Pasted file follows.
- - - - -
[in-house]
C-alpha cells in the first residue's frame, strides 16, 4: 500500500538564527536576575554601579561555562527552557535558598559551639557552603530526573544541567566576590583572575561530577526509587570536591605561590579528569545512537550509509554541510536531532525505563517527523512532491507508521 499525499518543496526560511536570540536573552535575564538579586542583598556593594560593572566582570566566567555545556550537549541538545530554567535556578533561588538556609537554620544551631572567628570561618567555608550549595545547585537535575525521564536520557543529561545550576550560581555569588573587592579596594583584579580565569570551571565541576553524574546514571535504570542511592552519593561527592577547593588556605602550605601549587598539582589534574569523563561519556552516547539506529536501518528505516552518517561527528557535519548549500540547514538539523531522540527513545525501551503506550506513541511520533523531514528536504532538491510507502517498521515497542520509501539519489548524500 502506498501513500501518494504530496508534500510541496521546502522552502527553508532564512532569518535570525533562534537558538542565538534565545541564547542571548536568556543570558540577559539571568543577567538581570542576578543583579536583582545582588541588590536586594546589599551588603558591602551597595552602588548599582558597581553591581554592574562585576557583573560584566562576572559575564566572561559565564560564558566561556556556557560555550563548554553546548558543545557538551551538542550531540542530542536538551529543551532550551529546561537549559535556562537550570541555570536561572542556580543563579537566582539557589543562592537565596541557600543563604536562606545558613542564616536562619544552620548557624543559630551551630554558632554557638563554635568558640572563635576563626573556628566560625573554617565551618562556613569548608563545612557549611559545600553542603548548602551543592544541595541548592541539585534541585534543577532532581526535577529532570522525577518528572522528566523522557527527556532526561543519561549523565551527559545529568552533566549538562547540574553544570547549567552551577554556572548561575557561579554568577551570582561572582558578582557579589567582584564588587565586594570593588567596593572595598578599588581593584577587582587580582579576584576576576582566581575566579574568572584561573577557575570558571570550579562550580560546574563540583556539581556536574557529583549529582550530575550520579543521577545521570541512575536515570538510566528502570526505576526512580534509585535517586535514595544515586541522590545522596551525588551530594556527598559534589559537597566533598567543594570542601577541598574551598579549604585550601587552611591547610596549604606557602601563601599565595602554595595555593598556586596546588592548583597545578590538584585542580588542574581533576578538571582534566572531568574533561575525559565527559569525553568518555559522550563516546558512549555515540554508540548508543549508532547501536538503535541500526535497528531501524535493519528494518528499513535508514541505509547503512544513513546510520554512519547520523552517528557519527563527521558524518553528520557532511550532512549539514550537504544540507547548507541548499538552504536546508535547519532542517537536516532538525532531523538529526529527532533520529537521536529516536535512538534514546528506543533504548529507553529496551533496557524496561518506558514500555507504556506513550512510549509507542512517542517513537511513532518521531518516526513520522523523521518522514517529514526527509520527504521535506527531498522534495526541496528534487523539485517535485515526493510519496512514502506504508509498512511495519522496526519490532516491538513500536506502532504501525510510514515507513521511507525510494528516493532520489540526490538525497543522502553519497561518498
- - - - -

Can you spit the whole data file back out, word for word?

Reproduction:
[in-house]
C-alpha cells in the first residue's frame, strides 16, 4: 500500500538564527536576575554601579561555562527552557535558598559551639557552603530526573544541567566576590583572575561530577526509587570536591605561590579528569545512537550509509554541510536531532525505563517527523512532491507508521 499525499518543496526560511536570540536573552535575564538579586542583598556593594560593572566582570566566567555545556550537549541538545530554567535556578533561588538556609537554620544551631572567628570561618567555608550549595545547585537535575525521564536520557543529561545550576550560581555569588573587592579596594583584579580565569570551571565541576553524574546514571535504570542511592552519593561527592577547593588556605602550605601549587598539582589534574569523563561519556552516547539506529536501518528505516552518517561527528557535519548549500540547514538539523531522540527513545525501551503506550506513541511520533523531514528536504532538491510507502517498521515497542520509501539519489548524500 502506498501513500501518494504530496508534500510541496521546502522552502527553508532564512532569518535570525533562534537558538542565538534565545541564547542571548536568556543570558540577559539571568543577567538581570542576578543583579536583582545582588541588590536586594546589599551588603558591602551597595552602588548599582558597581553591581554592574562585576557583573560584566562576572559575564566572561559565564560564558566561556556556557560555550563548554553546548558543545557538551551538542550531540542530542536538551529543551532550551529546561537549559535556562537550570541555570536561572542556580543563579537566582539557589543562592537565596541557600543563604536562606545558613542564616536562619544552620548557624543559630551551630554558632554557638563554635568558640572563635576563626573556628566560625573554617565551618562556613569548608563545612557549611559545600553542603548548602551543592544541595541548592541539585534541585534543577532532581526535577529532570522525577518528572522528566523522557527527556532526561543519561549523565551527559545529568552533566549538562547540574553544570547549567552551577554556572548561575557561579554568577551570582561572582558578582557579589567582584564588587565586594570593588567596593572595598578599588581593584577587582587580582579576584576576576582566581575566579574568572584561573577557575570558571570550579562550580560546574563540583556539581556536574557529583549529582550530575550520579543521577545521570541512575536515570538510566528502570526505576526512580534509585535517586535514595544515586541522590545522596551525588551530594556527598559534589559537597566533598567543594570542601577541598574551598579549604585550601587552611591547610596549604606557602601563601599565595602554595595555593598556586596546588592548583597545578590538584585542580588542574581533576578538571582534566572531568574533561575525559565527559569525553568518555559522550563516546558512549555515540554508540548508543549508532547501536538503535541500526535497528531501524535493519528494518528499513535508514541505509547503512544513513546510520554512519547520523552517528557519527563527521558524518553528520557532511550532512549539514550537504544540507547548507541548499538552504536546508535547519532542517537536516532538525532531523538529526529527532533520529537521536529516536535512538534514546528506543533504548529507553529496551533496557524496561518506558514500555507504556506513550512510549509507542512517542517513537511513532518521531518516526513520522523523521518522514517529514526527509520527504521535506527531498522534495526541496528534487523539485517535485515526493510519496512514502506504508509498512511495519522496526519490532516491538513500536506502532504501525510510514515507513521511507525510494528516493532520489540526490538525497543522502553519497561518498